I think it’s safe to say that software engineers—hey, I’m one one myself!—often dream about what the rewrite of a system would look like if they had the chance to start over. Oh so much more usable. Oh so much better structured. Oh so much faster! We are architects after all.

And it might be true that a rewrite can deliver those benefits. But often enough, we are too quick to let our minds wander into that territory.

As you may already know, rewrites are expensive and can be the mistake that kills a project or a company. It is easy to understand that a rewrite is costly—but what’s harder to notice is that, while the rewrite happens, the original version often cannot stop improving. As a result, the rewrite becomes harder over time and grows the same kind of warts that the original version had. This was all very well-covered by Joel Spolsky in his 20-year old (!!) post about software rewrites so I’m not going to dive deeper into these reasons.

What I want to do in this post, however, is take a different perspective against software rewrites. A perspective that forces a rewrite, should it happen, to deliver breakthrough change and not just incremental change.

The thesis

Let’s say you have a legacy system with some well-known problems. Your whole team is aware that the system has grown architectural issues, and they are also well-aware that the problems the users experience are real. Looking at the system, you realize that you can mitigate some of the problems with boring incremental change, but other problems truly necessitate a redesign. What do you do?

On the one hand, you can take the fun and exciting route: design a new system that hopefully provides room for the pipe dreams, but focus first on fixing the burning issues. Once designed, your company’s organizational complexity may make it easy to justify the rewrite given these promised immediate gains and to abandon the old system while it’s still in use.

On the other hand, you can take the boring route and incrementally fix the previous system. The thinking goes: “if the current system weren’t as bad as it’s perceived today, a future rewritten system would need to focus on dramatic improvements and not be allowed to regress the improvements we have already delivered”.

The regression aspect of this second approach key. During a rewrite, it’s easy to design for the current burning issues and neglect others. And by neglecting others, you may reach a dead end and not be able to improve on those.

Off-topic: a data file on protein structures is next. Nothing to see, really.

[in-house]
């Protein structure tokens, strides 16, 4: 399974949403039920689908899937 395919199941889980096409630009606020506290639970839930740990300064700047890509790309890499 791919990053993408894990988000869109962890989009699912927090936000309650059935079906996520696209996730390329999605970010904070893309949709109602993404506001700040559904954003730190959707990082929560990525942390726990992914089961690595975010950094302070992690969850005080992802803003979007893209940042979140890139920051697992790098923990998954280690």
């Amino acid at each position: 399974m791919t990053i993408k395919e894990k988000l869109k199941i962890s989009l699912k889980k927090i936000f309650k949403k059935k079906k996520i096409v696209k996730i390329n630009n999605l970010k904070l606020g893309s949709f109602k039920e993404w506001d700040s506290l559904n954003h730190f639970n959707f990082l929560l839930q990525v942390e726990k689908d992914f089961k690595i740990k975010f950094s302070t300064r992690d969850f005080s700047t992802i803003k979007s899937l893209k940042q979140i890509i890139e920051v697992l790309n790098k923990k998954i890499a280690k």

Confused so far? Yes, I know. Let’s illustrate this idea with an example before we look at two real-world case studies.

Thesis exemplified: p50 and p99 latencies

Say you own a backend system that currently offers p50 = 100ms and p99 = 500ms latencies. Both of these are problematic and your users have been asking you for improvements, especially on the p50 front. You know that you can design a new version of this system that delivers p50 = 30ms (an impressive 70% cut) but your new design does nothing for the p99—in fact, the new design will makes it harder to address the p99 in the future.

So what if someone came around and iteratively tuned the old system to its absolute best, lowering the latencies to p50 = 70ms and p99 = 300ms? Sure, the gains on p50 are nowhere as impressive as with your new design—they are a mere 30% vs. the proposed 70%—but the gains on the p99 are very tangible. If this happened, your proposed redesign would be doomed: proceeding with that design would indeed cut the p50s further, but it would also harm the new baseline p99s—something that would not be acceptable once users got used to them.

Legacy system Tuned legacy system Proposed system
p50 100ms 70ms 30ms
p99 500ms 300ms 500ms

The table summarizes what I mentioned above. Note how the tuned legacy system, while not impressive on the p50s front, may be an overall best answer than the proposed system. The main takeaway thus is: